Photographer Doug Coombe celebrates the music scenes of Ann Arbor and Ypsilanti with multimedia exhibition | Art stories and interviews | Detroit

click to enlarge Andrew WK, who grew up in Ann Arbor, performed in Detroit's Magic Stick.  - DOUG COOMBE

Doug Coombe

Andrew WK, who grew up in Ann Arbor, performed in Detroit’s Magic Stick.

Over the years, Metro times collaborator Doug Coombe has photographed a dizzying array of musical artists from southeastern Michigan. His photographs of the prolific Ann Arbor and Ypsilanti scenes are the subject of a new exhibition opening on Friday, the cheeky title Last night a camera saved my life

“I seriously think southeastern Michigan is one of the greatest music regions in the world,” he says Metro times† “Detroit and Ann Arbor are definitely their own thing, but they are also very much like sister cities and part of the whole.”

The exhibit features images of artists who emerged in Ann Arbor and Ypsi, including rock star Andrew WK, the label Ghostly International, hip-hop collective Athletic Mic League, indie rock band Minihorse and more.

“Although Ann Arbor and Ypsi are temporary college towns, the scene is always reinventing itself, just like the Detroit scene,” said Coombe. “It’s always just a great music scene. It never falls off.”

The exhibition is owned by arts organization CultureVerse, which has a technology component called Saganworks. There will also be a virtual exhibit using a 3D scan of Ann Arbor’s legendary Blind Pig music venue that can be viewed online. Coombe says the online exhibit will feature images of artists who have performed at the Blind Pig over the years, as well as many additional photos of Ann Arbor and Ypsilanti performers who couldn’t fit on the walls of CultureVerse.

“I’ve been doing this long enough to know there’s definitely a lot of stages coming and going,” says Coombe of honoring the music venue that has hosted a number of key acts before becoming megastars, and surged for sales in recent years before local investors gathered to save it. The online component allows him to exhibit even more work, he says.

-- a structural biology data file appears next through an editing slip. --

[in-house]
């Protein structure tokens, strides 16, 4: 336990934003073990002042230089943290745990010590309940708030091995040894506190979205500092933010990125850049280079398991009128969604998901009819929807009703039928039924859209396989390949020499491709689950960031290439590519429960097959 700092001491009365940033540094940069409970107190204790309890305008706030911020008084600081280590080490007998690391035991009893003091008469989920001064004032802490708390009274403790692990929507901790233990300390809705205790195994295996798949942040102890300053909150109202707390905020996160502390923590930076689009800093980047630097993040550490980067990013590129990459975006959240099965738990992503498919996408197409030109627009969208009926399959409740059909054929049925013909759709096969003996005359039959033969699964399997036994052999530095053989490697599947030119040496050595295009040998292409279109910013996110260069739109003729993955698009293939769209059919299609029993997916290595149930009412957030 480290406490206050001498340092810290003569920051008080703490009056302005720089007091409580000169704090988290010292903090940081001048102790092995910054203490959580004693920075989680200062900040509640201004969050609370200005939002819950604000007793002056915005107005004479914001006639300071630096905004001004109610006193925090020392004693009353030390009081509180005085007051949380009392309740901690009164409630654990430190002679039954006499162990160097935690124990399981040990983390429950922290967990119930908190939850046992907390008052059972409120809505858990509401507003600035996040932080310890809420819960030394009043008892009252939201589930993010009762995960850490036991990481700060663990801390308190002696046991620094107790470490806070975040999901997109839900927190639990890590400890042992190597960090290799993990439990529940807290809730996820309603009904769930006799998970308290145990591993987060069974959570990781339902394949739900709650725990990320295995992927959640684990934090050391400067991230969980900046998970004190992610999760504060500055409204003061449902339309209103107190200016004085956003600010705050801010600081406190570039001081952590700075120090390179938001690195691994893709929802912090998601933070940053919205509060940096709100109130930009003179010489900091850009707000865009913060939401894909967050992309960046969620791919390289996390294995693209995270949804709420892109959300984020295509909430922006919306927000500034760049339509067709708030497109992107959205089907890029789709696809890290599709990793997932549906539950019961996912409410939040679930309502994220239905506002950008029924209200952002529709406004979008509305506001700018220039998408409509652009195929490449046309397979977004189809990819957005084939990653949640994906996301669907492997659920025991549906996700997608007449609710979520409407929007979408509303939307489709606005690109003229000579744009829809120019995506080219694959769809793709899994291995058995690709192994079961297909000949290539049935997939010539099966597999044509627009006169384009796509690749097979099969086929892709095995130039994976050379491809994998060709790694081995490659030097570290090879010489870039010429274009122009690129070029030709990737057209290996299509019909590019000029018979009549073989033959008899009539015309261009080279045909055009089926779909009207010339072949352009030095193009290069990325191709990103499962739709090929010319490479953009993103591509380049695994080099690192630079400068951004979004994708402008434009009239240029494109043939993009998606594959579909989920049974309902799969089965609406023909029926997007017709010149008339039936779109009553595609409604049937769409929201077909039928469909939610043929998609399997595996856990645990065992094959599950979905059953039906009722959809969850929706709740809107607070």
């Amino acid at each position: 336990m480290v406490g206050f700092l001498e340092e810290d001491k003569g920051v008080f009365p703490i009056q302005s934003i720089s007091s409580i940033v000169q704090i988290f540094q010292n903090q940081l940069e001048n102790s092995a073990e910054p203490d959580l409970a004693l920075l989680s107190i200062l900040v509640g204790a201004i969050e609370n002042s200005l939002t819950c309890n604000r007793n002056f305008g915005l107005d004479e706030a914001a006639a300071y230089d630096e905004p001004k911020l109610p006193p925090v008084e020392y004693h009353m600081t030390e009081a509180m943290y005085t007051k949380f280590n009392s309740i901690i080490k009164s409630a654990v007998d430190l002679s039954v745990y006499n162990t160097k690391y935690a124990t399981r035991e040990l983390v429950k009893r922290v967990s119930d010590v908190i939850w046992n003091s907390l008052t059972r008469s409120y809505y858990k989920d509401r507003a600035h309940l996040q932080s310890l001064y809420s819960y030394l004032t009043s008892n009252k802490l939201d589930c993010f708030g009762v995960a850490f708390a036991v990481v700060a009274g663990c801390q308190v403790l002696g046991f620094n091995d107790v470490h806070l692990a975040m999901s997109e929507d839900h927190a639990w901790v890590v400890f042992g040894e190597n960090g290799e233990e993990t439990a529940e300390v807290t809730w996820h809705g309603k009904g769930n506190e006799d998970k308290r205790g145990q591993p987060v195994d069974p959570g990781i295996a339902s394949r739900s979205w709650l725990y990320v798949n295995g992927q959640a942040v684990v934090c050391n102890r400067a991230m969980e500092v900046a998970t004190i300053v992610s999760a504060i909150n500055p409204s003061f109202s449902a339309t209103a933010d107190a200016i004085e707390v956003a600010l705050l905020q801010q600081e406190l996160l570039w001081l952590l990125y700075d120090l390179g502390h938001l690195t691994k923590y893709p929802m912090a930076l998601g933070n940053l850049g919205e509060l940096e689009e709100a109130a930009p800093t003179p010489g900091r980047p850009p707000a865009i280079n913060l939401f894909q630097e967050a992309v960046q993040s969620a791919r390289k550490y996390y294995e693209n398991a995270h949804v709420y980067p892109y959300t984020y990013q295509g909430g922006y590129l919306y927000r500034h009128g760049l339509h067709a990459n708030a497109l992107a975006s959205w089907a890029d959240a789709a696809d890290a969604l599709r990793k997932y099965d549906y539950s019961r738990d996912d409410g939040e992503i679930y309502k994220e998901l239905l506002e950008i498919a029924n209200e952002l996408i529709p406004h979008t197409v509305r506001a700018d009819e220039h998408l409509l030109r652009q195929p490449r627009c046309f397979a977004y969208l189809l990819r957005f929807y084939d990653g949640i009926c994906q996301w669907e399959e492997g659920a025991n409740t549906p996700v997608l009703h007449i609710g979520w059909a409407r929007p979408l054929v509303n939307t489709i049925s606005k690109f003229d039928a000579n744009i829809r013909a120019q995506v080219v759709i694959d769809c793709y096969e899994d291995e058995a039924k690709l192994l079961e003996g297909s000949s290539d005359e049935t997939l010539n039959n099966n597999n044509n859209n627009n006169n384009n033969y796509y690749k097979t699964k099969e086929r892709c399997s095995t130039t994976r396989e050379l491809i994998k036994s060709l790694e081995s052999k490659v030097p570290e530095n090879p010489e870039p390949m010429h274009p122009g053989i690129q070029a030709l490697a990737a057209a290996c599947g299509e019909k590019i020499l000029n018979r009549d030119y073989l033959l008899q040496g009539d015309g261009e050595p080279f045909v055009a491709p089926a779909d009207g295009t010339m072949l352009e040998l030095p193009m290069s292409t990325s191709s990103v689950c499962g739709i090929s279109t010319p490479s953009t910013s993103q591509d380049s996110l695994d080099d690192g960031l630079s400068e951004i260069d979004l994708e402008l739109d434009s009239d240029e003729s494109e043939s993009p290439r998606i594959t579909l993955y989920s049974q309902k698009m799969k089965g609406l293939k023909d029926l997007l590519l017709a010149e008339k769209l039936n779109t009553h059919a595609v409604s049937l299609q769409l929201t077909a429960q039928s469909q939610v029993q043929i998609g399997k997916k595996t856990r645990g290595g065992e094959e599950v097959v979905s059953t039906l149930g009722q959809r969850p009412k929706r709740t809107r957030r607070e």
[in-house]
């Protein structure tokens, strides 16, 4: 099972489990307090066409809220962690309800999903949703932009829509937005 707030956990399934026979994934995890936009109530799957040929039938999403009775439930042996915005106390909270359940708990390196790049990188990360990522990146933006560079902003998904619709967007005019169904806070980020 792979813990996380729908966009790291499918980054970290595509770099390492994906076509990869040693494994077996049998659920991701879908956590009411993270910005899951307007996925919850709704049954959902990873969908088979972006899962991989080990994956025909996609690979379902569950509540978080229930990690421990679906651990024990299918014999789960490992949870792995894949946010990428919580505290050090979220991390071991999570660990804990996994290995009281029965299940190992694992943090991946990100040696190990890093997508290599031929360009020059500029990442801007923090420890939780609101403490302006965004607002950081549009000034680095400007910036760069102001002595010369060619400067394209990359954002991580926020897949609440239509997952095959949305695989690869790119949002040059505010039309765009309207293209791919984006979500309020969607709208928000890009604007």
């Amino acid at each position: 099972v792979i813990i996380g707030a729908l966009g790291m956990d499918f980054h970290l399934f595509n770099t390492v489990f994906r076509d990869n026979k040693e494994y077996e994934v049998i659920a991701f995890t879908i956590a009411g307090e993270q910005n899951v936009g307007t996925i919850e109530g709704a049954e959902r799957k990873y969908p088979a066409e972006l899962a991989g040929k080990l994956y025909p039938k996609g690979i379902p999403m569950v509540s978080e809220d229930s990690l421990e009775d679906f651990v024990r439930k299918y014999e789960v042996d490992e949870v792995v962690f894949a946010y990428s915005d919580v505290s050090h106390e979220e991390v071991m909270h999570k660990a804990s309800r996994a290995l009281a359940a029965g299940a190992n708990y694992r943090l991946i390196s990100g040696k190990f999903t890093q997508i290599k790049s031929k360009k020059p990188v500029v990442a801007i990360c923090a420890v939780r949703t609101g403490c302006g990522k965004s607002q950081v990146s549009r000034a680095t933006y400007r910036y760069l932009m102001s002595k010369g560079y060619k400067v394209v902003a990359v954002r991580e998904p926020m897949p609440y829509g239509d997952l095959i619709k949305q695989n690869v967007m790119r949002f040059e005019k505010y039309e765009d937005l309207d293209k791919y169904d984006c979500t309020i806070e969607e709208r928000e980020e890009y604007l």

“I think for every picture I put on the wall here, there’s like two or three other artists that I think are bad because I didn’t record them,” he says. “At least this way everyone can get some well-deserved recognition.”

In the meantime, Coombe is also working on a book of Detroit artist images — images that include the pivotal early 2000s era of the White Stripes, the former Detroit Electronic Music Festival, and hip-hop group Slum Village.

“Looking back at those photos, I thought about how small arts communities can not only change individual lives, but they can really change the world on a bigger level,” he says, adding: “The White Stripes, DEMF and J Dilla — those are three music revolutions in Detroit that changed the world.”

The exhibition will have an opening reception on Friday, June 3 from 6-9pm at CultureVerse; 309 S Main St, Ann Arbor; culturevers.org. Later on, Minihorse, Ectomorph, Same Eyes and more will perform from 10pm-2am at the Blind Pig; 208 S. 1st St., Ann Arbor; blindpigmusic.com.

Related events also include Chris Bathgate’s record release show on Saturday at The Ark, Josef Deas’ DJ set on Saturday at LoFi, and the Tim Haldeman Quartet on Sunday at the Ravens Club. For more information, see cultureverse.org.

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